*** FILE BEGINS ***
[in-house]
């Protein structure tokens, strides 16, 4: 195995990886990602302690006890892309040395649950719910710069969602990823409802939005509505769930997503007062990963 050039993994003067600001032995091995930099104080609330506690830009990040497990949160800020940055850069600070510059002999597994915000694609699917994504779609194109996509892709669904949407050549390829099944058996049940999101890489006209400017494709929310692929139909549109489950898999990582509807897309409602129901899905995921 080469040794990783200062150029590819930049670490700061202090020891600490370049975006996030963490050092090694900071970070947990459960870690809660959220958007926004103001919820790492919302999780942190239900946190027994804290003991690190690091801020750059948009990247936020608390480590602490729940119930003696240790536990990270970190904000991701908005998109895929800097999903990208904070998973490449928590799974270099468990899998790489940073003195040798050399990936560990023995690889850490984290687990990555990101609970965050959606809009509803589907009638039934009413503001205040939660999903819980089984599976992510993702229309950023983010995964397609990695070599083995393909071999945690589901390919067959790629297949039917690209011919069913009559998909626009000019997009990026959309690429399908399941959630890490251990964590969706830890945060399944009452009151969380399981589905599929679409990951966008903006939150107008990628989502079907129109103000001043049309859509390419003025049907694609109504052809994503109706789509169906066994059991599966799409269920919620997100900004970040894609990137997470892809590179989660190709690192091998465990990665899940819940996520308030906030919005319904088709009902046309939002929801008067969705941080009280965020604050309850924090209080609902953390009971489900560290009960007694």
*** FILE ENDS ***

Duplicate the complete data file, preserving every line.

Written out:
[in-house]
């Protein structure tokens, strides 16, 4: 195995990886990602302690006890892309040395649950719910710069969602990823409802939005509505769930997503007062990963 050039993994003067600001032995091995930099104080609330506690830009990040497990949160800020940055850069600070510059002999597994915000694609699917994504779609194109996509892709669904949407050549390829099944058996049940999101890489006209400017494709929310692929139909549109489950898999990582509807897309409602129901899905995921 080469040794990783200062150029590819930049670490700061202090020891600490370049975006996030963490050092090694900071970070947990459960870690809660959220958007926004103001919820790492919302999780942190239900946190027994804290003991690190690091801020750059948009990247936020608390480590602490729940119930003696240790536990990270970190904000991701908005998109895929800097999903990208904070998973490449928590799974270099468990899998790489940073003195040798050399990936560990023995690889850490984290687990990555990101609970965050959606809009509803589907009638039934009413503001205040939660999903819980089984599976992510993702229309950023983010995964397609990695070599083995393909071999945690589901390919067959790629297949039917690209011919069913009559998909626009000019997009990026959309690429399908399941959630890490251990964590969706830890945060399944009452009151969380399981589905599929679409990951966008903006939150107008990628989502079907129109103000001043049309859509390419003025049907694609109504052809994503109706789509169906066994059991599966799409269920919620997100900004970040894609990137997470892809590179989660190709690192091998465990990665899940819940996520308030906030919005319904088709009902046309939002929801008067969705941080009280965020604050309850924090209080609902953390009971489900560290009960007694």